Canadian Dollar Predicted Lower by NBF on External Current Account Deficit

CAD forecast lower against US dollar and sterling

National Bank of Canada’s NBF unit have released their June foreign exchange forecast note and the verdict on the CAD is negative.

This echoes the most recent story we published covering Scotiabank’s mid-year forecast.

The predictions come as the Canadian dollar is pushed lower by the US dollar in the mid-month session with USD-CAD quoted at 1.2329.

CAD is soft, falling on the back of softer oil prices amid a renewed focus on the loosening global balance resulting from greater OPEC supply.

The pound sterling is also pressing up against the Canadian currency with the GBP-CAD at 1.9170. High street banks are seen offering a rate around 1.8633 for international payments. A leading independent is seen delivering a rate around 1.8940, in some cases up to 5% more currency can be delivered when using such a specialist.

Analysts tell us sterling could hit 2.00 in coming months, read more on this below.

GDP Growth Will Be Below BoC’s Expectations

Concerning the outlook, further losses are expected by analysts at NBF who cite downside risks to the Bank of Canada (BoC’s) call for above-potential growth of 2.7% on average in the second half of the year.

One source of weakness in the first quarter of the year, namely business investment, could extend into the second quarter as the impacts of the oil shock continues to be felt, particularly in the energy patch.

“Another factor that could prompt more dovish talk by the BoC is an appreciating Canadian dollar. The central bank pointed to the loonie’s earlier strengthening in synch with oil prices and said “if these developments are sustained, their net effect will need to be assessed as more data become available in the months ahead,” say NBC.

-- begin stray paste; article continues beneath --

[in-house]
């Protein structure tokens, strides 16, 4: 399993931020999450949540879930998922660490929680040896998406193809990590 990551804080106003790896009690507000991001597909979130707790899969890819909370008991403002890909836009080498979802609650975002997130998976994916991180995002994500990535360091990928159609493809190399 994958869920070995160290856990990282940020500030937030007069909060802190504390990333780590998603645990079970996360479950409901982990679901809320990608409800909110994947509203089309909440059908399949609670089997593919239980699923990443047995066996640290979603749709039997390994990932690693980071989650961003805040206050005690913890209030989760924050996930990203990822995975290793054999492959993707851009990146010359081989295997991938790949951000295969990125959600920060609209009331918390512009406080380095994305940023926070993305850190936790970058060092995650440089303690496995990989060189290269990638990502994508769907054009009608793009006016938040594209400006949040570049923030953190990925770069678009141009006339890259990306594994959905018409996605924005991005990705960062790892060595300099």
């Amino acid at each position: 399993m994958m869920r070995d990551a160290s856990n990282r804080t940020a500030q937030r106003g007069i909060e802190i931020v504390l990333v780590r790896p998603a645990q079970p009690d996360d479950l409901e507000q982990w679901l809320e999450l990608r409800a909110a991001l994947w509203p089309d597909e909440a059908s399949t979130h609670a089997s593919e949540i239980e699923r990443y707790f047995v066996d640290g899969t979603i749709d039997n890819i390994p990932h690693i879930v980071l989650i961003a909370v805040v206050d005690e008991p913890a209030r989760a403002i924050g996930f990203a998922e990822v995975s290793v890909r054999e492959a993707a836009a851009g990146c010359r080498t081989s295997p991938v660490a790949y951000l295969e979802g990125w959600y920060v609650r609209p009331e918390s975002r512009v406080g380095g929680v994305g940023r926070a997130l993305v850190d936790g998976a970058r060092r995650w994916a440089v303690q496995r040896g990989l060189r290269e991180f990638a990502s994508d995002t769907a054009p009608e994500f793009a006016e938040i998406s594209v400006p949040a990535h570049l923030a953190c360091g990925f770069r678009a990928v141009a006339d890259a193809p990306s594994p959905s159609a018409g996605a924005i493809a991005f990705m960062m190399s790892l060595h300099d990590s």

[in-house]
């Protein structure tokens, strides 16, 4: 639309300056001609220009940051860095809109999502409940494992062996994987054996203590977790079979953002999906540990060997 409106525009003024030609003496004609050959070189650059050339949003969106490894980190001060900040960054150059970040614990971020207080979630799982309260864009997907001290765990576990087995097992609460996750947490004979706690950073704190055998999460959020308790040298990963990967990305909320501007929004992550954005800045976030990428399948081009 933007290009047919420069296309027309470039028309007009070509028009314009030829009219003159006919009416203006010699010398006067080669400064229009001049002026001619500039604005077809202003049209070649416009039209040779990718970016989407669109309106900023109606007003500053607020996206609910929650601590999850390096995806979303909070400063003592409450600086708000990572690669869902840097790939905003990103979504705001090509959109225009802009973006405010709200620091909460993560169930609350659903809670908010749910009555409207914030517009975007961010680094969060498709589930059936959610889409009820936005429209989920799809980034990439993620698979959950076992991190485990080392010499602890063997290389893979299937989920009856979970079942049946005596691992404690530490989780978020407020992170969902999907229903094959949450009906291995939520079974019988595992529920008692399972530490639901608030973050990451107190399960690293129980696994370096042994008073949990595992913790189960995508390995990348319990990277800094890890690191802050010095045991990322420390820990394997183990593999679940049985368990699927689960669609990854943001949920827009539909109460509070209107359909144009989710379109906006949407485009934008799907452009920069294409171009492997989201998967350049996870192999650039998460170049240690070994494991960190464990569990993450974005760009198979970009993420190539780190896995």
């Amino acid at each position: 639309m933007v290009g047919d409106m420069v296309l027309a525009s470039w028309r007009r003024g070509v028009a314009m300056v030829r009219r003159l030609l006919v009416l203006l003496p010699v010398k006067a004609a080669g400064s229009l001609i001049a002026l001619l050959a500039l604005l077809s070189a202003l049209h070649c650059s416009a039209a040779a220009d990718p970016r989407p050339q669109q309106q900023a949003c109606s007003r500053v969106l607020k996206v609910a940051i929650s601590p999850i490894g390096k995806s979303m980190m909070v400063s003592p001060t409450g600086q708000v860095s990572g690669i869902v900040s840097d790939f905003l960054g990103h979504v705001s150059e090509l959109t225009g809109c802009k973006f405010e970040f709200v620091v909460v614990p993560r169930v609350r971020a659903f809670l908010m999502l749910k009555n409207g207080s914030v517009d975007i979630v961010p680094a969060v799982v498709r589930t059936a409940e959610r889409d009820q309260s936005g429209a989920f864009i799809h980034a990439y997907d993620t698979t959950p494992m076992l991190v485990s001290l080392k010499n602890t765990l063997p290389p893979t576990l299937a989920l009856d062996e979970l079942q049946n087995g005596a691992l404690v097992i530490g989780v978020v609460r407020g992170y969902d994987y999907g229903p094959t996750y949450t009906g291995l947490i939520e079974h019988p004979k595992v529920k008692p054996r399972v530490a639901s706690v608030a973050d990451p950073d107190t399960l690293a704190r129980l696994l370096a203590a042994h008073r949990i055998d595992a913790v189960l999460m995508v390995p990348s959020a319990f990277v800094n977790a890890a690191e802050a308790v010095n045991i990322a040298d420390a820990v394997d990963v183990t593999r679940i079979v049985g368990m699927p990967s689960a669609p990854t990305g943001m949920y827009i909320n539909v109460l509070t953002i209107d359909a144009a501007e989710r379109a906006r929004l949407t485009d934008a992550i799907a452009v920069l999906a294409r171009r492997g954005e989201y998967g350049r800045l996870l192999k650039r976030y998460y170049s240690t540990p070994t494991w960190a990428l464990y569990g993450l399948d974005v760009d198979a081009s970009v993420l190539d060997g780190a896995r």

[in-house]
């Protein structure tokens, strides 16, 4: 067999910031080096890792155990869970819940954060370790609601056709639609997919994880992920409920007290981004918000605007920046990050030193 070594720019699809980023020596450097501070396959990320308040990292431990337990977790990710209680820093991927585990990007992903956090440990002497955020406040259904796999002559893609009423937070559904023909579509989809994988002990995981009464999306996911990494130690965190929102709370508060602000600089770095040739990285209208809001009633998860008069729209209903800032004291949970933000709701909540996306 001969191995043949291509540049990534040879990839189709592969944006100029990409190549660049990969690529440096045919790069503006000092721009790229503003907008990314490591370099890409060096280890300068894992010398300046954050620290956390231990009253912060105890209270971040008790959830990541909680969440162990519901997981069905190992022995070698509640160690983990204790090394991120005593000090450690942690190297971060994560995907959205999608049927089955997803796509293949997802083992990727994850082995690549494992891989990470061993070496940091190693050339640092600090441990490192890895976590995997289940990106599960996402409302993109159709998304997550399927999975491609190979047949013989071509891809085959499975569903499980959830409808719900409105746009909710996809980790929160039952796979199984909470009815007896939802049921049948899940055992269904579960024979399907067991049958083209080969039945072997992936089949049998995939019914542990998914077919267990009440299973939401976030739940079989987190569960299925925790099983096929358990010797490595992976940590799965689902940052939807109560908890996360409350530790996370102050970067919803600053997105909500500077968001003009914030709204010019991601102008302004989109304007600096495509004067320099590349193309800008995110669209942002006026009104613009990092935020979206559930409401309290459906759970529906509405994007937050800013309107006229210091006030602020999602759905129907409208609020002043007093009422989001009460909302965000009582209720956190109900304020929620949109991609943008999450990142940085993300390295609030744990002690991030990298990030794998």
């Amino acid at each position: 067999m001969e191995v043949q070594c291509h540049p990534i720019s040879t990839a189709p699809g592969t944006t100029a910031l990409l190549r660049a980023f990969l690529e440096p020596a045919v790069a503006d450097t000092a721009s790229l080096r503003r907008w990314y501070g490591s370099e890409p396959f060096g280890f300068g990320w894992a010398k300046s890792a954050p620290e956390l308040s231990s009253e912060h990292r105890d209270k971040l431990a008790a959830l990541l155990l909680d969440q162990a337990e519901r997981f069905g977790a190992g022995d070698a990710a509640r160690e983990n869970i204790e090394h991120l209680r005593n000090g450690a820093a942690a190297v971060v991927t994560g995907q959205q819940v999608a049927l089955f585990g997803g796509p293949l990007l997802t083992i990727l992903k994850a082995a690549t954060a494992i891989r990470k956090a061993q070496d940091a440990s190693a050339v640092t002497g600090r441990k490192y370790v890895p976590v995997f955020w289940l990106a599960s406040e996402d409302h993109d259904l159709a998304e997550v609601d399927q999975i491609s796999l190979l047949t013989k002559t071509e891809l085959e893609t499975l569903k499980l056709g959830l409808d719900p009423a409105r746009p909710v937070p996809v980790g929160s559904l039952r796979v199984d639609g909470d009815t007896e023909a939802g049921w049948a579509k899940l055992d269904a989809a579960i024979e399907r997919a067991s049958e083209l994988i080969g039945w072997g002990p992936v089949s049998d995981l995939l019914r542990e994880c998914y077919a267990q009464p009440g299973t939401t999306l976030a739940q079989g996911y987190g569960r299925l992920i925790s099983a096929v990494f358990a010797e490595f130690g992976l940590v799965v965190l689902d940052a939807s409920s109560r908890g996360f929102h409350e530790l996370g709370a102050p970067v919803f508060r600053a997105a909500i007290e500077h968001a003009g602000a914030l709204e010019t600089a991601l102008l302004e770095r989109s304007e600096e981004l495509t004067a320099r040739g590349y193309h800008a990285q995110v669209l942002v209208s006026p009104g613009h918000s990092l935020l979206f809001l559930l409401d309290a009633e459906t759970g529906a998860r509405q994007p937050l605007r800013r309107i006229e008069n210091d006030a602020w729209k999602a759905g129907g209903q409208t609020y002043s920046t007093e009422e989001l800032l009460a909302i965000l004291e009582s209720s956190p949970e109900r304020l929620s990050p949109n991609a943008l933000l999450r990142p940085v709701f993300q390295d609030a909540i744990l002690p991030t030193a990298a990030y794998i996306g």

Given how overall growth will be dependent on trade, the central bank will do what it can to keep the Canadian dollar grounded.

Indeed, NBF see the Canadian dollar remaining vulnerable when the massive current account deficit is taken into account.

In essence the country remains dependent on foreign capital inflows.

Canada’s external deficit widened in Q1 to C$17.5 bn (or 3.5% of GDP), the worst since 2010.

canadian dollar forecast NBC

“The deterioration shouldn’t be surprising given how slumping oil prices and temporary trade disruptions (due to bad weather) wrecked the goods trade balance in the quarter. But what was really concerning was how the deficit was financed, i.e. entirely by portfolio inflows, which could reverse on a whim,” says the June currency research note.

The reliance on unstable flows such as those, instead of the more stable FDI flows, leaves the Canadian dollar vulnerable to enhanced volatility and further depreciation.

“All told, we remain comfortable with our view that USDCAD will move even closer to 1.30 by the end of the year,” say National Bank of Canada.

Expect weakness in USDCAD to influence strength in the GBPCAD – the outlook for pound sterling therefore remains positive particularly as the Bank of England heads towards its first interest rate rise in years.

GBPCAD has pushed through short-term resistance at 1.9075 (inverse Head & Shoulder neckline) and as made some decent progress towards the short-term bull target of 1.93.

“Better trend momentum on the short-term studies supports the bullish outlook near-term and we think new, short-term cycle highs (above 1.9225) would be more broadly supportive for the cross. We reiterate our longer-term bullishness on the cross; we look for 2.00/2.02 in the next 3-6 months,” predicts Shaun Osborne of TD Securities.


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